Sailing to Paris

Edith and Woodrow Wilson sailed to Europe soon after the war ended with great fanfare at home and even more celebration when they got to France.

Edith wrote in a letter from the ship that the docks were lined with men and women at attention to send them off. Every effort was made to keep the president comfortable as he sailed off to take part in the peace negotiations, including carrier pigeons on board to bring last-minute messages back to New York.

The Oddest Remedies

When Woodrow Wilson had a serious stroke in early October 1919, the public was told only that he was suffering from “nervous exhaustion” following a grueling speaking tour throughout the western U.S. to sway opinion in favor of the League of Nations. Cary Grayson, Wilson’s physician and friend was inundated with suggestions from other doctors and members of the general public who held President Wilson in high esteem and wanted to help him recover. Continue reading

Morgenthau & Grayson

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Courtesy of the Woodrow Wilson Presidential Library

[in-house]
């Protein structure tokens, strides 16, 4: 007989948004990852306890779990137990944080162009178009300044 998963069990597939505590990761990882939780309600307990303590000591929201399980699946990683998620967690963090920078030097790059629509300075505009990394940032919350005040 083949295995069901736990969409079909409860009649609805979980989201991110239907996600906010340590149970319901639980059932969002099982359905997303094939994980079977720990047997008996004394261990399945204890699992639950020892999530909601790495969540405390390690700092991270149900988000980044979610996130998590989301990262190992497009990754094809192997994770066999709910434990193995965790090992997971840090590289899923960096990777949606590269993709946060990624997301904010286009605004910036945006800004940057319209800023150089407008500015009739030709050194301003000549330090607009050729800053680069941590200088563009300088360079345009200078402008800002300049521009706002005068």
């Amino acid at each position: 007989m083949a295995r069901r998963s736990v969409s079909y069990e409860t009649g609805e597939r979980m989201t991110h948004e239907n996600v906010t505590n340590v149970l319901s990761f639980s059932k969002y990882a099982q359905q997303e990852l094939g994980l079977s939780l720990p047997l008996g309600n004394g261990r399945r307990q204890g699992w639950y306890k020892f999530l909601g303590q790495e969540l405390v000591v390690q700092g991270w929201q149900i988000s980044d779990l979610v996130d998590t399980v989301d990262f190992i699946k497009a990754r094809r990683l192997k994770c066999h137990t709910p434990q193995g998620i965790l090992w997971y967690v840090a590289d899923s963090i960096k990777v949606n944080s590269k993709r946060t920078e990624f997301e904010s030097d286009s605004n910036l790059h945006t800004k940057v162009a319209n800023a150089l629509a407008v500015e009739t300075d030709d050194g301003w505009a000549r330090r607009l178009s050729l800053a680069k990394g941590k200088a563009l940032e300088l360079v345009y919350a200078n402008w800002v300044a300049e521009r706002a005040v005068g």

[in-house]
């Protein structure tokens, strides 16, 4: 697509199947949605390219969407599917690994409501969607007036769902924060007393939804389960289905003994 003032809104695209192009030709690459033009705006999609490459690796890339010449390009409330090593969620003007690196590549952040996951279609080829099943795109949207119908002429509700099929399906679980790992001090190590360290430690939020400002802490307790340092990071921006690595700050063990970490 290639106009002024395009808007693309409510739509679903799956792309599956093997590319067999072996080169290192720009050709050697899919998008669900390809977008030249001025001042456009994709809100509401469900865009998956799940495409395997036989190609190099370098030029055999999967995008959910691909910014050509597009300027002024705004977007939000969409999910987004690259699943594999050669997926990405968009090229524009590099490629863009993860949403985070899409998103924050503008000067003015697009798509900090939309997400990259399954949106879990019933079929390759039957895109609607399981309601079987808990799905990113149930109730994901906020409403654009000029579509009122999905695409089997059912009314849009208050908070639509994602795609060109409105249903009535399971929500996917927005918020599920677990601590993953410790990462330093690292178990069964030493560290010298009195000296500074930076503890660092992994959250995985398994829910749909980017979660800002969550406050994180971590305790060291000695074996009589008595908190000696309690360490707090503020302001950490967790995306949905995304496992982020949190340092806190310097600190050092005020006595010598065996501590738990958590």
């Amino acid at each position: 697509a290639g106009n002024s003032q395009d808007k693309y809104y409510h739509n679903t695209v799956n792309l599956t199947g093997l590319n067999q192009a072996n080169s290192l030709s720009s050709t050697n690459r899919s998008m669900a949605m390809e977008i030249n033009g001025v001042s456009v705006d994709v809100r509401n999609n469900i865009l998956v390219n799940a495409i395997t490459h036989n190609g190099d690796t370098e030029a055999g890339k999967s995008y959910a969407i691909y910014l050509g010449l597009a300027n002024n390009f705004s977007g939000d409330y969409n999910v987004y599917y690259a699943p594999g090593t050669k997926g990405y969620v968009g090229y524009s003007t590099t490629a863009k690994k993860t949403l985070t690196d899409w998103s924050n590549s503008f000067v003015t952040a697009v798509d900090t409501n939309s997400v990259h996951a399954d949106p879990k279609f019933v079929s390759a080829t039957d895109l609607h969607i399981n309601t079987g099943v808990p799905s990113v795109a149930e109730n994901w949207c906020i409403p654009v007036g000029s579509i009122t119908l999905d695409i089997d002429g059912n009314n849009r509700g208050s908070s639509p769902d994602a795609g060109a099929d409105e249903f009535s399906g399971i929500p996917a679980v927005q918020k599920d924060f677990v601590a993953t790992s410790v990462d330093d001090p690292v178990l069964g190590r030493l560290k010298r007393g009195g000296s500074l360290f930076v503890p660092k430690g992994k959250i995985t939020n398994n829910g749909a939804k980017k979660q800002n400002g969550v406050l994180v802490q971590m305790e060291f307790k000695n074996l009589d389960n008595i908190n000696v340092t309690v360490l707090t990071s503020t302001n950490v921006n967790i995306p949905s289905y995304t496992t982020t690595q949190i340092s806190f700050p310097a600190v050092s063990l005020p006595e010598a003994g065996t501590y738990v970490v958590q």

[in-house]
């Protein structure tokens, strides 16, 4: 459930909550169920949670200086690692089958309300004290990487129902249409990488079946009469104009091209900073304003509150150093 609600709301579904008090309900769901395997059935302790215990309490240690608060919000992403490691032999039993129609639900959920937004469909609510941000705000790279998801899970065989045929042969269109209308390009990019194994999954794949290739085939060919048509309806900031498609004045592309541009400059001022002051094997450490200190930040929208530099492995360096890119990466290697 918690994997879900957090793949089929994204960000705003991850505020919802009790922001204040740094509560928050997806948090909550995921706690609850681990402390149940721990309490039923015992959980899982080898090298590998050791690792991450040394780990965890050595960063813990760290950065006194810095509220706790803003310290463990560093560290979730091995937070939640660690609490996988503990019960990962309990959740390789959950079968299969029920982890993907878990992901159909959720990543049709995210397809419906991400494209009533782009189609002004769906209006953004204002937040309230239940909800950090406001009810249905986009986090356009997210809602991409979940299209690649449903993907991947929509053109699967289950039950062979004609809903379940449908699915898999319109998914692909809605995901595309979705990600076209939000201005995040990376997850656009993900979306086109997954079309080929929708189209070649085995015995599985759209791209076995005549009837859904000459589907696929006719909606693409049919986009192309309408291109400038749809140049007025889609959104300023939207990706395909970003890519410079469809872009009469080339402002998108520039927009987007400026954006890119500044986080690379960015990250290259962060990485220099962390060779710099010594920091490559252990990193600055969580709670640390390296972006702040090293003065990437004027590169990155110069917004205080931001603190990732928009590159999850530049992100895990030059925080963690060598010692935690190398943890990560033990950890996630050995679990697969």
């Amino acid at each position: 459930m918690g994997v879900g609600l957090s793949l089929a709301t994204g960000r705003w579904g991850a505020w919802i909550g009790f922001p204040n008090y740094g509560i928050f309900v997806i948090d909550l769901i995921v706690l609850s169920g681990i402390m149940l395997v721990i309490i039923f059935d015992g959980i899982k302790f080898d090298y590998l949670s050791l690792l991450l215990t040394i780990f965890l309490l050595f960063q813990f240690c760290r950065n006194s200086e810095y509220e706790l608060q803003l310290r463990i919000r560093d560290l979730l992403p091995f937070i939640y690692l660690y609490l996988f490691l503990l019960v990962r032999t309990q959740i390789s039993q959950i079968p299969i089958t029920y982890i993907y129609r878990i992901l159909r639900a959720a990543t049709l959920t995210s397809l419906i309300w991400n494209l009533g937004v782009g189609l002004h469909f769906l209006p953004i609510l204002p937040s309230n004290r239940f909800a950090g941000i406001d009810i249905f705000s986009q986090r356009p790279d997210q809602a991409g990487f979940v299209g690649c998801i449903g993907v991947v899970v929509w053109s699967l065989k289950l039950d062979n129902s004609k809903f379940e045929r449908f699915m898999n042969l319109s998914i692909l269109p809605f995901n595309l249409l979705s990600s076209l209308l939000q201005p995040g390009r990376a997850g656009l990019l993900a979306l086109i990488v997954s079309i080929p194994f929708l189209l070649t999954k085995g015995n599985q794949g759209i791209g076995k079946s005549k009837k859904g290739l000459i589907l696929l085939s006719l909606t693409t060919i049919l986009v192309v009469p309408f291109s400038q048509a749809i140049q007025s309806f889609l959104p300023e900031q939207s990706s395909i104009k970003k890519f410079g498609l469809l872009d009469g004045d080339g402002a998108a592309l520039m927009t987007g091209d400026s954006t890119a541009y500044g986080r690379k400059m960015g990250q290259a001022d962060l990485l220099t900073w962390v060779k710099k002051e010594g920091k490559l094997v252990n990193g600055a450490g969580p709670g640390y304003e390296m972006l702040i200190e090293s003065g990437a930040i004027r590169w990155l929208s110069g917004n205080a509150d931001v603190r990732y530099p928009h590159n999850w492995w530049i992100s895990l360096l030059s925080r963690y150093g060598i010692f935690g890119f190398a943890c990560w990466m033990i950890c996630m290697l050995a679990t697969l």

After returning from the Paris Peace Conference, Woodrow Wilson was determined to see the United States join the League of Nations. Still, many in Congress were unsure of whether entry into the League of Nations would be good for the Unites States. Thus, Wilson began a public speaking tour of the country in order to convince the American people of his plan.  He suffered a collapse in Pueblo, Colorado and was forced to return to Washington D.C. after only completing part of his speaking tour. Shortly after returning to the White House, he had a stroke that debilitated him for the remainder of his life. Continue reading